Cole surveyed the jungle below them through his night-vision glasses, searching the terrain for any sign that they might have company. He wasn’t completely satisfied when he saw nothing. His gut was telling him that it had been way too easy and that was always a bad sign.
Particularly when he knew from their first fly over that there was an encampment of guerrillas less than ten clicks from the site where the spy sat had gone down. It had to have sounded like a 747 coming down considering the amount of jungle the damned thing had cleared. It bothered the shit out of him that they hadn’t seen any sign that the racket had stirred up the guerrillas.
Shaking his uneasiness, he patted the pilot on the back and signaled for him to drop the stealth chopper lower. They had a hell of a job ahead of them. The quicker they could clean up and hump it to the coast with the debris, the better.
Signaling his best men—Maurice ‘Beau’ Beauregard, Remy Cavanaugh, and Gabriel ‘Hawk’ Hawkins to take point—he killed the light and checked his harness one last time as they bailed from the chopper and repelled to the ground. The minute they passed the halfway mark, the next wave bailed from the chopper.
Sergeant Cole MacIntyre, Mac to his men, surveyed the perimeter one last time before he hooked up and leapt from the chopper, noting that the other chopper had already dropped its load on the other side of the clearing and begun to peel away.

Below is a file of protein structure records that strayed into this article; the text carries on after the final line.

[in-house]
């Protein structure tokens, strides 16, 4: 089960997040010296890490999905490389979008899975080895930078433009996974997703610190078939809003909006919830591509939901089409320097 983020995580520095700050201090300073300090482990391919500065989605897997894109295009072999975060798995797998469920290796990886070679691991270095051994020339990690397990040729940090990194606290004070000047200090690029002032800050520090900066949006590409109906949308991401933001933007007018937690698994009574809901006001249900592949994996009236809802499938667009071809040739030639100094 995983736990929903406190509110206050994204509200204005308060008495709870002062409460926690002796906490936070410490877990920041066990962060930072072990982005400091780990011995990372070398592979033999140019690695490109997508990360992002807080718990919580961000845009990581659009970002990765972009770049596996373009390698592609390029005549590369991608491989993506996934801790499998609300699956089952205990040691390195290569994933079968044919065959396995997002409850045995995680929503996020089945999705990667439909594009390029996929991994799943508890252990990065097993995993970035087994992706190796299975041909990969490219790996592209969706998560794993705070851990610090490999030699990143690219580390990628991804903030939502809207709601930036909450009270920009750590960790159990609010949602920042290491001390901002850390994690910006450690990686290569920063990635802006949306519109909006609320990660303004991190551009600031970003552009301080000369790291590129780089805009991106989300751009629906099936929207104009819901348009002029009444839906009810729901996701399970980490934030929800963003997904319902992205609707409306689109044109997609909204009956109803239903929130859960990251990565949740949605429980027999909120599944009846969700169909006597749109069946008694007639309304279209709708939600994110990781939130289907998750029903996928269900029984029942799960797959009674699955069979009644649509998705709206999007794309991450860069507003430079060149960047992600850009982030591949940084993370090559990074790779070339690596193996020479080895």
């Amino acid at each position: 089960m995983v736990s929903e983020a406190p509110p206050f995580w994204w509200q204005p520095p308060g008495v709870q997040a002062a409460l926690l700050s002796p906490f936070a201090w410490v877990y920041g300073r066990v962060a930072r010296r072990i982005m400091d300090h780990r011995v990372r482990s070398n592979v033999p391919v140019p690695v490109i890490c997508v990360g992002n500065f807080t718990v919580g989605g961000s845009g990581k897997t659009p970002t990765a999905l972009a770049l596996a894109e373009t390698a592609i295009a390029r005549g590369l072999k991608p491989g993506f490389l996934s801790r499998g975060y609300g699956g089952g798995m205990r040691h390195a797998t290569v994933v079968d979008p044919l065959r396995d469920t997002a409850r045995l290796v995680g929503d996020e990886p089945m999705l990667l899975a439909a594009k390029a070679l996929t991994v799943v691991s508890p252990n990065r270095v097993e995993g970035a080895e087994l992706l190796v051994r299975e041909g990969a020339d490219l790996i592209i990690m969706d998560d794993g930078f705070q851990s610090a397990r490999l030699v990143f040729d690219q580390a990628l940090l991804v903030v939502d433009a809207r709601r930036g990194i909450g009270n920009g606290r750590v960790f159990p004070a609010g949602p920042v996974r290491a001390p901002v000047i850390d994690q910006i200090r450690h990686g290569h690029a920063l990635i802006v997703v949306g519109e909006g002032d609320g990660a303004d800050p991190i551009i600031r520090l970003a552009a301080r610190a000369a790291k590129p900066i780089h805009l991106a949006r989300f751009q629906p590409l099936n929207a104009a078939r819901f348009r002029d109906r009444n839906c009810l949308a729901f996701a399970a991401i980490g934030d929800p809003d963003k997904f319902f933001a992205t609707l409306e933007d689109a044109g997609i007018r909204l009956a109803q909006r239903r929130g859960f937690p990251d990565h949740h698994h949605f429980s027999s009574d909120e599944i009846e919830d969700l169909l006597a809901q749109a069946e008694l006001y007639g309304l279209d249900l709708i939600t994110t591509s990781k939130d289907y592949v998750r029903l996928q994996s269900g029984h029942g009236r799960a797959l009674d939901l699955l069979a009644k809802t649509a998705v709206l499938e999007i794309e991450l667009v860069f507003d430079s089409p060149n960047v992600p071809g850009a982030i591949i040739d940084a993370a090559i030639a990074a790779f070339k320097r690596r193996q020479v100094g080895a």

“See ya when ya get back to base,” the co-pilot said.
Nodding, Mac gave him a thumbs-up and leapt out.
As many times as he’d repelled from a chopper, it still gave him a rush. He welcomed it, scanning the jungle with his heightened senses as he dropped. The men had already begun laying out a grid when he hit the ground. Issuing a low, warbling whistle, he signaled to the men designated to keep watch to take their positions and then moved to the other men, urging them to form small groups and begin scouring the broken brush for pieces.
It wasn’t his job to question his orders, but he sure as shit couldn’t figure out why the hell it made any difference if they left a little debris as long as they made sure they got everything important. That was the order, though, and he had the men search each grid in pairs for the tiniest scraps of what was left of the spy satellite that had mysteriously dropped from orbit and crashed in the jungle. They started at all four sides of the grid, worked their way to the center and then crossed, working outward again.